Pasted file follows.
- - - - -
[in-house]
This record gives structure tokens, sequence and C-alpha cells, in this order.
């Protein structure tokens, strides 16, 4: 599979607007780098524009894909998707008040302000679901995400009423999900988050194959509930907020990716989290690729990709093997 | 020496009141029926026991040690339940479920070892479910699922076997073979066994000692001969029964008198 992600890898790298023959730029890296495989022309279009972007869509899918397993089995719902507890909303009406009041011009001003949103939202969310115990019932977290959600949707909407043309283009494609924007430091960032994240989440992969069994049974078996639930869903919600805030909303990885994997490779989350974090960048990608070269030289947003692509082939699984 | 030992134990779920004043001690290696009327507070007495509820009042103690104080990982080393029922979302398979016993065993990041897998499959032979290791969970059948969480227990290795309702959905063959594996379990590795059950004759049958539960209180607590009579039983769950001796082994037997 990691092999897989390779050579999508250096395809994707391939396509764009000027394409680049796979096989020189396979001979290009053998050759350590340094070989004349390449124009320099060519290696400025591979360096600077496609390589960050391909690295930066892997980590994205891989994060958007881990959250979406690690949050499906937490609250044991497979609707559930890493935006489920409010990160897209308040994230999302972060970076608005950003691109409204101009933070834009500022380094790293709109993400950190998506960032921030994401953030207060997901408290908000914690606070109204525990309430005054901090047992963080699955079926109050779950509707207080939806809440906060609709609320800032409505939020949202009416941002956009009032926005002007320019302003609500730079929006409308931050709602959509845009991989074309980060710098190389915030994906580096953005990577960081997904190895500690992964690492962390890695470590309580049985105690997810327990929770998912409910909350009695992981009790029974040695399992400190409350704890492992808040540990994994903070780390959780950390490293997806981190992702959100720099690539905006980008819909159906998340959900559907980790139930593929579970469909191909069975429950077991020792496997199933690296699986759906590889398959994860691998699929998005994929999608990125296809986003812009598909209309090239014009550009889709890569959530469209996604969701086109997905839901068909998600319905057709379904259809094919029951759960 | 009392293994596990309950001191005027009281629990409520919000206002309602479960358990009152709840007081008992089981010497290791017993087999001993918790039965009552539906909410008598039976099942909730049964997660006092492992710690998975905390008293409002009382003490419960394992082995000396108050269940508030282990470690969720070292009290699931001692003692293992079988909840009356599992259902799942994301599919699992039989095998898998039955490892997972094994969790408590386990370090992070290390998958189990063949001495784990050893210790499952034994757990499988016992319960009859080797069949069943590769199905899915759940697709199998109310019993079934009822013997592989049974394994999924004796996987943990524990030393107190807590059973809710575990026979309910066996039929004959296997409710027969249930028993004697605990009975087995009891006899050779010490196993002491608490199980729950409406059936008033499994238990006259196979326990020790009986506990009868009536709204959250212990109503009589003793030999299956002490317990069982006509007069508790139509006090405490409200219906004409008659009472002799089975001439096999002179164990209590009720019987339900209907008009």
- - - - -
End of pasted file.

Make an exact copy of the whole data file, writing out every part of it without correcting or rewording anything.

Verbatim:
[in-house]
This record gives structure tokens, sequence and C-alpha cells, in this order.
């Protein structure tokens, strides 16, 4: 599979607007780098524009894909998707008040302000679901995400009423999900988050194959509930907020990716989290690729990709093997 | 020496009141029926026991040690339940479920070892479910699922076997073979066994000692001969029964008198 992600890898790298023959730029890296495989022309279009972007869509899918397993089995719902507890909303009406009041011009001003949103939202969310115990019932977290959600949707909407043309283009494609924007430091960032994240989440992969069994049974078996639930869903919600805030909303990885994997490779989350974090960048990608070269030289947003692509082939699984 | 030992134990779920004043001690290696009327507070007495509820009042103690104080990982080393029922979302398979016993065993990041897998499959032979290791969970059948969480227990290795309702959905063959594996379990590795059950004759049958539960209180607590009579039983769950001796082994037997 990691092999897989390779050579999508250096395809994707391939396509764009000027394409680049796979096989020189396979001979290009053998050759350590340094070989004349390449124009320099060519290696400025591979360096600077496609390589960050391909690295930066892997980590994205891989994060958007881990959250979406690690949050499906937490609250044991497979609707559930890493935006489920409010990160897209308040994230999302972060970076608005950003691109409204101009933070834009500022380094790293709109993400950190998506960032921030994401953030207060997901408290908000914690606070109204525990309430005054901090047992963080699955079926109050779950509707207080939806809440906060609709609320800032409505939020949202009416941002956009009032926005002007320019302003609500730079929006409308931050709602959509845009991989074309980060710098190389915030994906580096953005990577960081997904190895500690992964690492962390890695470590309580049985105690997810327990929770998912409910909350009695992981009790029974040695399992400190409350704890492992808040540990994994903070780390959780950390490293997806981190992702959100720099690539905006980008819909159906998340959900559907980790139930593929579970469909191909069975429950077991020792496997199933690296699986759906590889398959994860691998699929998005994929999608990125296809986003812009598909209309090239014009550009889709890569959530469209996604969701086109997905839901068909998600319905057709379904259809094919029951759960 | 009392293994596990309950001191005027009281629990409520919000206002309602479960358990009152709840007081008992089981010497290791017993087999001993918790039965009552539906909410008598039976099942909730049964997660006092492992710690998975905390008293409002009382003490419960394992082995000396108050269940508030282990470690969720070292009290699931001692003692293992079988909840009356599992259902799942994301599919699992039989095998898998039955490892997972094994969790408590386990370090992070290390998958189990063949001495784990050893210790499952034994757990499988016992319960009859080797069949069943590769199905899915759940697709199998109310019993079934009822013997592989049974394994999924004796996987943990524990030393107190807590059973809710575990026979309910066996039929004959296997409710027969249930028993004697605990009975087995009891006899050779010490196993002491608490199980729950409406059936008033499994238990006259196979326990020790009986506990009868009536709204959250212990109503009589003793030999299956002490317990069982006509007069508790139509006090405490409200219906004409008659009472002799089975001439096999002179164990209590009720019987339900209907008009």